e*thirteen Vario dropper seatpost review

Pro Reviews

Introduction

A friend, who I recently introduced to mountain biking asked, “Why are there so many new dropper posts in the market?” as he saw me install another new dropper post in my garage. I said, “Sit down, son.” as I explained to him the landscape.

His remark was indeed true as this seems to be a hotbed of new product introductions. The reason is the category is fairly crucial now in mountain biking and the product is not mature yet. So many key developments are still evolving and old ones are being addressed.

Serviceability is a core value of e*thirteen

Specifically, the new ones evolving are:

  • longer travel – 125mm is no longer ideal
  • adjustable travel – If full extension is too high, limit the extension height
  • wireless – no wires for ease of installation (but at a price)

More important are the old issues that are still work in progress

  • Price – we really need to shell out $500 per bike?
  • Reliability – Can I depend on this on every ride in all conditions?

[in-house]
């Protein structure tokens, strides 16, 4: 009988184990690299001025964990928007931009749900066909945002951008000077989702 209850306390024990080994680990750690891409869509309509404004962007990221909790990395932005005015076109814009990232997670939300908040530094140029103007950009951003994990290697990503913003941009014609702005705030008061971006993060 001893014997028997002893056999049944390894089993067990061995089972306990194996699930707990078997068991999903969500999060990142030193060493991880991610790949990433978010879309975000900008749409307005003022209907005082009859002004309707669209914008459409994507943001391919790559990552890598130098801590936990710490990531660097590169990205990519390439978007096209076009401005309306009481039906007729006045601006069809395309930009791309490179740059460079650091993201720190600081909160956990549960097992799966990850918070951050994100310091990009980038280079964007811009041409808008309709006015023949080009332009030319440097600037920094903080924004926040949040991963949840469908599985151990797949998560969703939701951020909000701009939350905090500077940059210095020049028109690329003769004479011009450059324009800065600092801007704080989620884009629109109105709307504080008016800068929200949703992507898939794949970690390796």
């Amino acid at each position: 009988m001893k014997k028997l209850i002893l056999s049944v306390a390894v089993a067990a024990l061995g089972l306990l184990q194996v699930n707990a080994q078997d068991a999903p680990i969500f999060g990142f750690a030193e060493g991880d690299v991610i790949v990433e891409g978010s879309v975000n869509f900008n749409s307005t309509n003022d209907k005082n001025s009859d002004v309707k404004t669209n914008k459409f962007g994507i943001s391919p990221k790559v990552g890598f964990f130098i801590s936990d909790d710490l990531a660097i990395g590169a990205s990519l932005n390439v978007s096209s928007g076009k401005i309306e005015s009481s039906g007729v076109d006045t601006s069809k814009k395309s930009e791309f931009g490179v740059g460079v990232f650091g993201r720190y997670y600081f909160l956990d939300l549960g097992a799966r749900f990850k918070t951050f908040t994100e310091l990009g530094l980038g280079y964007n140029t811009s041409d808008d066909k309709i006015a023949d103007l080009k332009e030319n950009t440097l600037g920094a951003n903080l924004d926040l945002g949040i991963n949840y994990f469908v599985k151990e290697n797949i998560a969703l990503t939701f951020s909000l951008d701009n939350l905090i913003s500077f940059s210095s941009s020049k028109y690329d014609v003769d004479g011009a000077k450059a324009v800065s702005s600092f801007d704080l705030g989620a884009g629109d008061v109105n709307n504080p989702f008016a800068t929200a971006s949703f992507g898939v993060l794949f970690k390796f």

• Serviceability – Can I work on it myself and get it back in mint shape?
  • Damping and ease of operation – does it disappear in the ride
  • Lever compatibility

We are so much better off compared to five years ago when a significant part of the Mtbr audience still preferred the now 15-year old Gravity dropper due to price and reliability. We were plagued with $450 droppers that did not work reliably.

What is the e*thirteen Vario?

The Vario is e*thirteen’s latest entry into the mix and though it’s not their first effort, it’s a serious one with all the lessons learned in past products. It’s a $209 dropper post with 150 or 180mm of travel. The maximum travel can be adjusted or lowered in 5 mm up to 30mm. In the range of its full travel, it has infinite positions and not indexed with limited positions.

As an option, the rider can also choose the new Vario 1x dropper lever that is completely redesigned to provide a very secure, smooth, and seamless feel that mimics the ergonomics and actuation effort of the right-side shift lever. The rider can choose to use any brand lever that terminates the cable end at the lever side.